My son recently participated in an All Star tournament for his Little League. Watching him through the tournament, the confidence he built throughout the regular season was clearly abandoned for feelings of alienation and a general lack of passion.
When we feel the pressure of highly capable people around us, it can affect our mindset. We strive to be great in our given discipline yet when we achieve greatness and are subsequently thrust to the stage, we sometimes wither into our former selves.
Every game has an important, elevated “next level” stage like an All Star game in Little League or an executive leadership meeting for a new Director. It’s in these situations that you’ll inevitably notice that some of the players are not shaken by the heightened pressure but instead thrive on it. When others crumble as the game intensifies, these individuals exude a calmness under pressure which, when it becomes contagious enough, can spur on the team’s ability to succeed in spite of their nerves.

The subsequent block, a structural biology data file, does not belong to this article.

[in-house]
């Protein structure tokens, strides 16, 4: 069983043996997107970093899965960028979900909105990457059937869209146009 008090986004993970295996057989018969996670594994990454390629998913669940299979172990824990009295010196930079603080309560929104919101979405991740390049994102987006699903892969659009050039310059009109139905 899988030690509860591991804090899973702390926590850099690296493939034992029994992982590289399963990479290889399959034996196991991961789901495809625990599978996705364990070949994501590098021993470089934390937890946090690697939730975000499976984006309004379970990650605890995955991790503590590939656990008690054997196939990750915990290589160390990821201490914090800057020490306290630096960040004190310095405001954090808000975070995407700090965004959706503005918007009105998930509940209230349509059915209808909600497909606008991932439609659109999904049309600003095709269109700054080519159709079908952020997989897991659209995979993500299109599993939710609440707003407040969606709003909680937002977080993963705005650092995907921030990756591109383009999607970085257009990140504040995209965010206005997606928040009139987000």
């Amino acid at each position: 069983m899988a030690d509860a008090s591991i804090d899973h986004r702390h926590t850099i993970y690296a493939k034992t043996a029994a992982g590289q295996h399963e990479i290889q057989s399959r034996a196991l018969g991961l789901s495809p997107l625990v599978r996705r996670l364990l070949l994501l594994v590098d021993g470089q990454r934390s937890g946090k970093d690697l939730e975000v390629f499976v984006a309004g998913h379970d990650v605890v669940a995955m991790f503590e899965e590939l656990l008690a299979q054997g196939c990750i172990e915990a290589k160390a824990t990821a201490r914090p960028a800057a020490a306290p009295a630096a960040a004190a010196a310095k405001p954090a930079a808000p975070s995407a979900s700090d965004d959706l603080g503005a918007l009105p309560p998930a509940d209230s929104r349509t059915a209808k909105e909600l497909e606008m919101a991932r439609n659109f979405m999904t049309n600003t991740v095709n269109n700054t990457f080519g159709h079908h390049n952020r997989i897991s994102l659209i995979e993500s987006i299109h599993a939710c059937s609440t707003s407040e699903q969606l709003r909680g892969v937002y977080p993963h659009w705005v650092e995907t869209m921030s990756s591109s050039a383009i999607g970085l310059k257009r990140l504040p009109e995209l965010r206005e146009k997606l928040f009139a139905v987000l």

What, I wonder, causes some of us to break under pressure versus see the pressure as just another game to be played? Perhaps the only way to build this mindset is to have played those high pressure games enough to not be fazed by them.
Perhaps it’s on the leaders of great teams, then, to practice high pressure situations on the fields of greatness (real or simulated), in order to build comfort and coolness under pressure. If we can do that, maybe our entire team can be All Stars.